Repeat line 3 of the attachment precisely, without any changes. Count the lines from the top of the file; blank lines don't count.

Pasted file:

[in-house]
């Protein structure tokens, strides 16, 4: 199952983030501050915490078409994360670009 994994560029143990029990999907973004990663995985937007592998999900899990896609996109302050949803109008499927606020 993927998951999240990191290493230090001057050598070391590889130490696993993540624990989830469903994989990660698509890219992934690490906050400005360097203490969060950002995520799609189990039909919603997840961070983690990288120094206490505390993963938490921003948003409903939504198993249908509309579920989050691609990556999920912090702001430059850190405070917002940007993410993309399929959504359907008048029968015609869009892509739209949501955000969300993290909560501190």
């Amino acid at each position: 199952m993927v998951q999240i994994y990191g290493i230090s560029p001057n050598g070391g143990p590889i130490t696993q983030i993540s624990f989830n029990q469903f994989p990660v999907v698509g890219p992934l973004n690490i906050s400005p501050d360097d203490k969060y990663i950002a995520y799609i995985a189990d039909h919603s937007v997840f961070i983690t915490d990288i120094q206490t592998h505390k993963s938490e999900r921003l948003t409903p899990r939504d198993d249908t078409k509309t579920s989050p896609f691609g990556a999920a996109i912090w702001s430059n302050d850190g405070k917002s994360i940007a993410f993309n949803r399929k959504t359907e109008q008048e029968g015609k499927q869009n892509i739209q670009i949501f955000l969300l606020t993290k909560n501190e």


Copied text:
């Amino acid at each position: 199952m993927v998951q999240i994994y990191g290493i230090s560029p001057n050598g070391g143990p590889i130490t696993q983030i993540s624990f989830n029990q469903f994989p990660v999907v698509g890219p992934l973004n690490i906050s400005p501050d360097d203490k969060y990663i950002a995520y799609i995985a189990d039909h919603s937007v997840f961070i983690t915490d990288i120094q206490t592998h505390k993963s938490e999900r921003l948003t409903p899990r939504d198993d249908t078409k509309t579920s989050p896609f691609g990556a999920a996109i912090w702001s430059n302050d850190g405070k917002s994360i940007a993410f993309n949803r399929k959504t359907e109008q008048e029968g015609k499927q869009n892509i739209q670009i949501f955000l969300l606020t993290k909560n501190e």